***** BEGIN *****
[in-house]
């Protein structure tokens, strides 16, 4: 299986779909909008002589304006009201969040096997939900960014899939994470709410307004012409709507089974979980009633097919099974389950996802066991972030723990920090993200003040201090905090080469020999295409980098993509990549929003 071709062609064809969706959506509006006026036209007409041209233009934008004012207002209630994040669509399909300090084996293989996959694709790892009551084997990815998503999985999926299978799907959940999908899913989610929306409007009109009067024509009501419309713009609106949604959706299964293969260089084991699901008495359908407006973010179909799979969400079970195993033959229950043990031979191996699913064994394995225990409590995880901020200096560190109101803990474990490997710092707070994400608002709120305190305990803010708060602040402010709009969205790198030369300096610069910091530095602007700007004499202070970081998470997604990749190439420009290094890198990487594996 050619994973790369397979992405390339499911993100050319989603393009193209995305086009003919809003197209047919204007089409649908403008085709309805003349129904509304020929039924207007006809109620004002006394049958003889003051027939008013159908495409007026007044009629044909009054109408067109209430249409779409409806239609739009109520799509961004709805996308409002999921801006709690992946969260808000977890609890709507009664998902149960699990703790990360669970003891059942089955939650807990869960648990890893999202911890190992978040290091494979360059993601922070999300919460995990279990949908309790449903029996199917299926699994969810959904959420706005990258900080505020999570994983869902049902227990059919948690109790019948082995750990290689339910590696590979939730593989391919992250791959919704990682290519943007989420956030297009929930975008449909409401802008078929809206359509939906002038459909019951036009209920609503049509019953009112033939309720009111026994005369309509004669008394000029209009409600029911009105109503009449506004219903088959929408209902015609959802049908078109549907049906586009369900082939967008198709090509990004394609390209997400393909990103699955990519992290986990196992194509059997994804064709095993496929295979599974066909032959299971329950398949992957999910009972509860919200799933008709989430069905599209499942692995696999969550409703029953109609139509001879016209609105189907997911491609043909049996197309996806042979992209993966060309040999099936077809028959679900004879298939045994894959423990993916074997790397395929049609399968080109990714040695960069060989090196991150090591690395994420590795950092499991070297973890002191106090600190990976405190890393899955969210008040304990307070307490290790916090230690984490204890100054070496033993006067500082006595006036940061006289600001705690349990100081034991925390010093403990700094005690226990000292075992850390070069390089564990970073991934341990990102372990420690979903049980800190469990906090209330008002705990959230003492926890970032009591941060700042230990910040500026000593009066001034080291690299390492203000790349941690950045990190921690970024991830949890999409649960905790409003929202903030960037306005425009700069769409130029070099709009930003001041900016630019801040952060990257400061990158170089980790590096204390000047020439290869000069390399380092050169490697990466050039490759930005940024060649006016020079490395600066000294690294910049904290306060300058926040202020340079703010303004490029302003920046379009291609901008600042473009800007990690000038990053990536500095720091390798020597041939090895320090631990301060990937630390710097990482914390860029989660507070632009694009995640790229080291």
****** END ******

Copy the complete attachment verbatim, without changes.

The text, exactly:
[in-house]
């Protein structure tokens, strides 16, 4: 299986779909909008002589304006009201969040096997939900960014899939994470709410307004012409709507089974979980009633097919099974389950996802066991972030723990920090993200003040201090905090080469020999295409980098993509990549929003 071709062609064809969706959506509006006026036209007409041209233009934008004012207002209630994040669509399909300090084996293989996959694709790892009551084997990815998503999985999926299978799907959940999908899913989610929306409007009109009067024509009501419309713009609106949604959706299964293969260089084991699901008495359908407006973010179909799979969400079970195993033959229950043990031979191996699913064994394995225990409590995880901020200096560190109101803990474990490997710092707070994400608002709120305190305990803010708060602040402010709009969205790198030369300096610069910091530095602007700007004499202070970081998470997604990749190439420009290094890198990487594996 050619994973790369397979992405390339499911993100050319989603393009193209995305086009003919809003197209047919204007089409649908403008085709309805003349129904509304020929039924207007006809109620004002006394049958003889003051027939008013159908495409007026007044009629044909009054109408067109209430249409779409409806239609739009109520799509961004709805996308409002999921801006709690992946969260808000977890609890709507009664998902149960699990703790990360669970003891059942089955939650807990869960648990890893999202911890190992978040290091494979360059993601922070999300919460995990279990949908309790449903029996199917299926699994969810959904959420706005990258900080505020999570994983869902049902227990059919948690109790019948082995750990290689339910590696590979939730593989391919992250791959919704990682290519943007989420956030297009929930975008449909409401802008078929809206359509939906002038459909019951036009209920609503049509019953009112033939309720009111026994005369309509004669008394000029209009409600029911009105109503009449506004219903088959929408209902015609959802049908078109549907049906586009369900082939967008198709090509990004394609390209997400393909990103699955990519992290986990196992194509059997994804064709095993496929295979599974066909032959299971329950398949992957999910009972509860919200799933008709989430069905599209499942692995696999969550409703029953109609139509001879016209609105189907997911491609043909049996197309996806042979992209993966060309040999099936077809028959679900004879298939045994894959423990993916074997790397395929049609399968080109990714040695960069060989090196991150090591690395994420590795950092499991070297973890002191106090600190990976405190890393899955969210008040304990307070307490290790916090230690984490204890100054070496033993006067500082006595006036940061006289600001705690349990100081034991925390010093403990700094005690226990000292075992850390070069390089564990970073991934341990990102372990420690979903049980800190469990906090209330008002705990959230003492926890970032009591941060700042230990910040500026000593009066001034080291690299390492203000790349941690950045990190921690970024991830949890999409649960905790409003929202903030960037306005425009700069769409130029070099709009930003001041900016630019801040952060990257400061990158170089980790590096204390000047020439290869000069390399380092050169490697990466050039490759930005940024060649006016020079490395600066000294690294910049904290306060300058926040202020340079703010303004490029302003920046379009291609901008600042473009800007990690000038990053990536500095720091390798020597041939090895320090631990301060990937630390710097990482914390860029989660507070632009694009995640790229080291």